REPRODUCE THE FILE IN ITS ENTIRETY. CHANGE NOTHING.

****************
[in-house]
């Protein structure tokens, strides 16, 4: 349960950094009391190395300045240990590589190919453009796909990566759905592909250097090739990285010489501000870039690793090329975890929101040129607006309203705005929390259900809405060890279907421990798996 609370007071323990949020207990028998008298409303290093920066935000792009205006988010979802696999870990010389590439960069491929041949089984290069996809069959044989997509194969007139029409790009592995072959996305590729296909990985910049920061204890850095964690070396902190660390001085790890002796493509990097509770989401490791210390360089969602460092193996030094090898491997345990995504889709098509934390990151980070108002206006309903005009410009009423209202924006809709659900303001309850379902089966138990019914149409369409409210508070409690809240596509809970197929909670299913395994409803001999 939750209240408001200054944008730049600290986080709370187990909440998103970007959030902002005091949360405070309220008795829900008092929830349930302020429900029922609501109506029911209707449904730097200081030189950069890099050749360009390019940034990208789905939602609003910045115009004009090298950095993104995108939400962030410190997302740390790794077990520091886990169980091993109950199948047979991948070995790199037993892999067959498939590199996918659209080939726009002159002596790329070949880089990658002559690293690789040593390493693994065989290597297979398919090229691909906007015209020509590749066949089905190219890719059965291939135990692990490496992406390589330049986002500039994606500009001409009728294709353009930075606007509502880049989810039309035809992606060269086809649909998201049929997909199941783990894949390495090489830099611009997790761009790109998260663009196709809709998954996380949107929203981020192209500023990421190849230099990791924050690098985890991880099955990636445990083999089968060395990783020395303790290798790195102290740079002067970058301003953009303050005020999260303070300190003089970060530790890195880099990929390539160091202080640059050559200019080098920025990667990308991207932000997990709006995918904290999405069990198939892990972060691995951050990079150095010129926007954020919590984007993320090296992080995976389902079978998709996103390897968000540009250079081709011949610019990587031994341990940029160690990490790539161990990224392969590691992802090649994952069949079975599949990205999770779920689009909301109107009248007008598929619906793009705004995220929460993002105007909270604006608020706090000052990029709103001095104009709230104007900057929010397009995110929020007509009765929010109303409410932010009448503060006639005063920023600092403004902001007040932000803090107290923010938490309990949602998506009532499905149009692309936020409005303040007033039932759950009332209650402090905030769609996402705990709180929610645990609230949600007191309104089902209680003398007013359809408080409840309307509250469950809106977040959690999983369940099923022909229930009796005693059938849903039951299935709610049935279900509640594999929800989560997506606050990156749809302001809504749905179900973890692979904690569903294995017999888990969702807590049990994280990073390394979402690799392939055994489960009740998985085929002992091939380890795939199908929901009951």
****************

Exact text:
[in-house]
């Protein structure tokens, strides 16, 4: 349960950094009391190395300045240990590589190919453009796909990566759905592909250097090739990285010489501000870039690793090329975890929101040129607006309203705005929390259900809405060890279907421990798996 609370007071323990949020207990028998008298409303290093920066935000792009205006988010979802696999870990010389590439960069491929041949089984290069996809069959044989997509194969007139029409790009592995072959996305590729296909990985910049920061204890850095964690070396902190660390001085790890002796493509990097509770989401490791210390360089969602460092193996030094090898491997345990995504889709098509934390990151980070108002206006309903005009410009009423209202924006809709659900303001309850379902089966138990019914149409369409409210508070409690809240596509809970197929909670299913395994409803001999 939750209240408001200054944008730049600290986080709370187990909440998103970007959030902002005091949360405070309220008795829900008092929830349930302020429900029922609501109506029911209707449904730097200081030189950069890099050749360009390019940034990208789905939602609003910045115009004009090298950095993104995108939400962030410190997302740390790794077990520091886990169980091993109950199948047979991948070995790199037993892999067959498939590199996918659209080939726009002159002596790329070949880089990658002559690293690789040593390493693994065989290597297979398919090229691909906007015209020509590749066949089905190219890719059965291939135990692990490496992406390589330049986002500039994606500009001409009728294709353009930075606007509502880049989810039309035809992606060269086809649909998201049929997909199941783990894949390495090489830099611009997790761009790109998260663009196709809709998954996380949107929203981020192209500023990421190849230099990791924050690098985890991880099955990636445990083999089968060395990783020395303790290798790195102290740079002067970058301003953009303050005020999260303070300190003089970060530790890195880099990929390539160091202080640059050559200019080098920025990667990308991207932000997990709006995918904290999405069990198939892990972060691995951050990079150095010129926007954020919590984007993320090296992080995976389902079978998709996103390897968000540009250079081709011949610019990587031994341990940029160690990490790539161990990224392969590691992802090649994952069949079975599949990205999770779920689009909301109107009248007008598929619906793009705004995220929460993002105007909270604006608020706090000052990029709103001095104009709230104007900057929010397009995110929020007509009765929010109303409410932010009448503060006639005063920023600092403004902001007040932000803090107290923010938490309990949602998506009532499905149009692309936020409005303040007033039932759950009332209650402090905030769609996402705990709180929610645990609230949600007191309104089902209680003398007013359809408080409840309307509250469950809106977040959690999983369940099923022909229930009796005693059938849903039951299935709610049935279900509640594999929800989560997506606050990156749809302001809504749905179900973890692979904690569903294995017999888990969702807590049990994280990073390394979402690799392939055994489960009740998985085929002992091939380890795939199908929901009951």